is, dare I even make this comparison, like a good piece of IKEA furniture: Swedish names and manufacturers aside, both boast functional, elegant, and intelligent design, aim for broad appeal, and will require some work on the part of the buyer in order to dissect and construct the product into something beautiful.
It's a simple game, echoed in its minimalistic graphics and intuitive control scheme, but it's surprisingly deceptive. Complexities are handled with exceptional grace; in many ways it's evocative of Tetris
, that king of the casual digital pastime, not just in its mechanics but in its accessibility and gripping power. rymdkapsel
deftly balances pensive downtime (building your station, managing resources and units) with punctuated bursts of frenzy (enemy attacks), and the difficulty gradually ramps up as your area expands and proper resource management becomes increasingly tricky. Every element is of critical importance to each other, and the agency provided means that no two games should play the same way.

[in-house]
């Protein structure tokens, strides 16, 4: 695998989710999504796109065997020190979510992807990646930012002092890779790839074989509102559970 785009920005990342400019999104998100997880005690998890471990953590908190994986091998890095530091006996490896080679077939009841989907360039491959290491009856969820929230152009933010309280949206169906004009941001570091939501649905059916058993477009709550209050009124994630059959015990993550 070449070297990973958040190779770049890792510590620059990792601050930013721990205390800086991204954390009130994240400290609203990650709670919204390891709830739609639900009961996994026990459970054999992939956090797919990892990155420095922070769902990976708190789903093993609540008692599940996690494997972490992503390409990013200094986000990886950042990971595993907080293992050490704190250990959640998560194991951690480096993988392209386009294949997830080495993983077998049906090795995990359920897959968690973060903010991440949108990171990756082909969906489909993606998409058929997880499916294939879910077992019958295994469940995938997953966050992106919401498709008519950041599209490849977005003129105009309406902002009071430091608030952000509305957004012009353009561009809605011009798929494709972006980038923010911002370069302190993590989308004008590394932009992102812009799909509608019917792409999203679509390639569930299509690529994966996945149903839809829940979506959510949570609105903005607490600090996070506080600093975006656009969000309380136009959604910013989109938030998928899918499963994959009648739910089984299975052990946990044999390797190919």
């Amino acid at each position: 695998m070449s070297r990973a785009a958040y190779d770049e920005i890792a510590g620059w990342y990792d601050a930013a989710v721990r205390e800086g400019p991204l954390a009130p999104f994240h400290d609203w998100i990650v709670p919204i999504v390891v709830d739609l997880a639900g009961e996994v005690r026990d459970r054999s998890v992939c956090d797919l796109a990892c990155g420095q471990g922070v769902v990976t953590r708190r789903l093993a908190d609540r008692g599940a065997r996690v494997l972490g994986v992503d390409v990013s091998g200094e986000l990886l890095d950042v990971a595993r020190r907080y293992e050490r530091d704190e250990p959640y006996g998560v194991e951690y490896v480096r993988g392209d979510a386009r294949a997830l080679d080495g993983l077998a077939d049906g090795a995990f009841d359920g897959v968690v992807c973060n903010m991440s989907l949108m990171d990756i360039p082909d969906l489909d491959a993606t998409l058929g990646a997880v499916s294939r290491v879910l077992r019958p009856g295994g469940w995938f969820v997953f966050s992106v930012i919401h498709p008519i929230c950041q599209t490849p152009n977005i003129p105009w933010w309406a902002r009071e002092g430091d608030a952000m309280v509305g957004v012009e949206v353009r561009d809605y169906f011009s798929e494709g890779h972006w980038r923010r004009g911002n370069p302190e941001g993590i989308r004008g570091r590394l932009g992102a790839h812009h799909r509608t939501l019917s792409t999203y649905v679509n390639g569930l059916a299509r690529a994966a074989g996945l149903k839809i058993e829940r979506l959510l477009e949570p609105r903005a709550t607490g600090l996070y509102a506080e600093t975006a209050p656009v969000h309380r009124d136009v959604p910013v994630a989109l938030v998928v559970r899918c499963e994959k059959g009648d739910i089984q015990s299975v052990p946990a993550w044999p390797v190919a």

You can play to relax or to pursue a number of larger goals that provide replay value and foster a sense of ongoing improvement. These tasks may seem few, but you likely won't achieve them all in a game or two, nor does the game expect you will. You must work for these milestones, and before you know it you'll find the hours flying by as you drive the push out to the next monolith or fight off just one more wave of enemies.
Some might be turned off by the game's slow pace, especially in the early-going, but those that stick with it will find reward, even if it outwardly seems short-lived. Once you’ve picked apart the game’s elaborate system and discovered the path to completing every task, there’s nothing else to see aside from a harder variation in Plus mode and a Zen mode that feels incomplete without periodic enemy invasions.
Still, if you like puzzle games or real-time strategy, this meditative space odyssey is a killer time-killer.